10 Reasons Why Shadow Warrior Is the Best PC Game in Years.

Wednesday, October 2, 2013 at 6:00 am


Bought a violent video game.

It was as a work expense.

Isn't that awesome?

OK, my Haikus suck and the game in question is Flying Wild Hog's Shadow Warrior reboot.

Seeing as how I have a little bit of time right now while it downloads, I may as well get a few things out of the way while I wait. I have two personal objectives with this list: to write it in one weekend, and to write it using no obscenities. Considering that (A) it usually takes me an entire week to to proofread, (B) I could give Denis Leary a run for his money, and (C) I have a head cold ... this final result should be interesting.

The original 1997 Shadow Warrior (by 3D Realms) was a doozy; the protagonist was an Asian version of Duke Nukem by the name of "Lo Wang," and that should give you an idea of how "Low Class" the game was. Flying Wild Hog may not be a household name, with Hard Reset being the only game to their name, but the developers that work there were the hands (and other anatomical components) behind both the Painkiller series and Epic's Bulletstorm. So we have got an action game that was considered low-class in the same year that saw the release of Postal, being remade by a developer with a history of awarding bonus points for impalements, and published by the same guys who shipped Hotline Miami.


This should be goooood; but if I don't get to play with sticky bombs like the first one, I am going to punch someone in the di ... di ... di ... doorbell!

I have to admit that I am not exactly going in cold turkey, as I have seen some "Let's Play" footage of the game; as such I am going to make a call right now (as the game installs): This thing is going to be less like its namesake and more of a mix between Bulletstorm & Dark Messiah.


Okay, game loads up, makes me create a profile, and I am off to ritually tinker with the options menu. It's mandatory for admission to the cult of PC game; they get 'em first, but we get 'em best (providing that it isn't some castrated port, with "High / Low" being the only options). Thankfully this is a PC focused release and it has all the options one would expect of a proper PC game. So far Shadow Warrior has only been released for the PC through GOG & Steam; however I'm not going to call it a PC exclusive as something this well-done will eventually end up on console too. I'm doing this off the GOG version because fu ... fooy on DRM, but the two are identical outside of one doesn't require a 3rd-party game launcher.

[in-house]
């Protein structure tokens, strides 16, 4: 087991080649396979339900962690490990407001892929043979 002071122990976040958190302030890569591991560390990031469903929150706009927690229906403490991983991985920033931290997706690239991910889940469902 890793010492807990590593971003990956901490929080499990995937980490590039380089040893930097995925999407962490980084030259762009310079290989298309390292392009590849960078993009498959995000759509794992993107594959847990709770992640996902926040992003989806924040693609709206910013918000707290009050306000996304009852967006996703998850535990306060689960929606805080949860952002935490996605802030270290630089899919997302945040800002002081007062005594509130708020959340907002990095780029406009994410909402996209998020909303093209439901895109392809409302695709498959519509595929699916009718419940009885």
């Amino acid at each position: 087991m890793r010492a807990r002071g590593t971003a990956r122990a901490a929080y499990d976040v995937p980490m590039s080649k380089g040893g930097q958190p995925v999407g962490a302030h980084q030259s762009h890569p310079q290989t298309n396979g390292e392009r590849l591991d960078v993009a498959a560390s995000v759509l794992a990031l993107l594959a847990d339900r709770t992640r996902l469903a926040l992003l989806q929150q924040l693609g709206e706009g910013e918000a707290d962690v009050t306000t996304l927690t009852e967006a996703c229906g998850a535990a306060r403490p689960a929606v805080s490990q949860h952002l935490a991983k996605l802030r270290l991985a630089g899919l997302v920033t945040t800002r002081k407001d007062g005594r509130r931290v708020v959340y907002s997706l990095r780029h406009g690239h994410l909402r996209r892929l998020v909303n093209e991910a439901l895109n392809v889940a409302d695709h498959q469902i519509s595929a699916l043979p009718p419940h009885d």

On with the show: I hit "start new game," seems like there are options to unlock hardcore modes (for multiple play-throughs), I pick "normal" difficulty because I need to be zippy with this, watch a still frame animated sequence like the opening to Kung Fu Panda, and ....

Yes this game opens up with "Touch" and a generic Grimlock toy glued to the dashboard.

Then you get out of the car, turn to your right and see a white bunny rabbit. This, combined with that opening, is all you need to know that the game is going to be great: the humping bunnies are back.

You can probably get this thing to run on Win-XP with a dual core and a HD3800 / 8800GT, but it was made to run in Win7 64 with a HD4800 / 460GTX and either a Phenom or Core processor.

Here, take a look (highest on top / lowest on bottom:



Oh, right, you came here for a list. Here...

1. The Gags, Easter Eggs, One-Liners, and Homages to the Original Game.


The first Shadow Warrior was known for jokes, violence and racism; thankfully only two of those three are retained for this reboot. The game is set in Japan, so that is why everyone is Japanese, and that is the end of it; Sure, the main character is still an Asian guy with the name Lo Wang but that is the beginning and end of it. This game flatly ignores its namesake's racist / sexist nature while keeping all of the humping bunnies, sarcasm and hidden gags. The character's personality is on par with what you would expect from a hypothetical white anti-hero named Richard Grand, so every "Wang" pun is because the character enjoys having a penis joke for a name, instead of it being a blanket insult to Asians.

2. Humor.

"insert penis joke here"

The first Shadow Warrior had plenty of humor, but it was more "I can't believe they just said that" than honestly good jokes. This Shadow Warrior makes me smile and laugh; the writing is top notch and the delivery is spot on. Early on the game pairs you up with a ghost named Hoji, who supplies Lo Wang with mystic powers. Hoji also acts as the game's sarcasm generator, and the back and forth bickering between him and Lo Wang had me laughing my ass off (when I wasn't gleefully decapitating demons)

3. Violence.


This game is not for everyone; there is gore aplenty, but I wouldn't call it a horror game. Blood flows by the bucket, and you can hack your opponents to bits, but the focus is on combat instead of entrails. The average Resident Evil has got a higher gore factor for how they will focus on it; Shadow Warrior just has you blow baddies to bits (with bonus points for it), and then gets on with the game. It is hard to balance between gore and horror, so that you keep the action and adrenaline up without rubbing guts in the player's face, but Flying Wild Hog nailed it perfectly. Anyone who grew up back in the days of Doom and Quake should be familiar with the word "gibb" and this game brings them back with style. If I didn't know better I would question if this game weren't actually a reunion tour for Carmack, Romero, and Hall.

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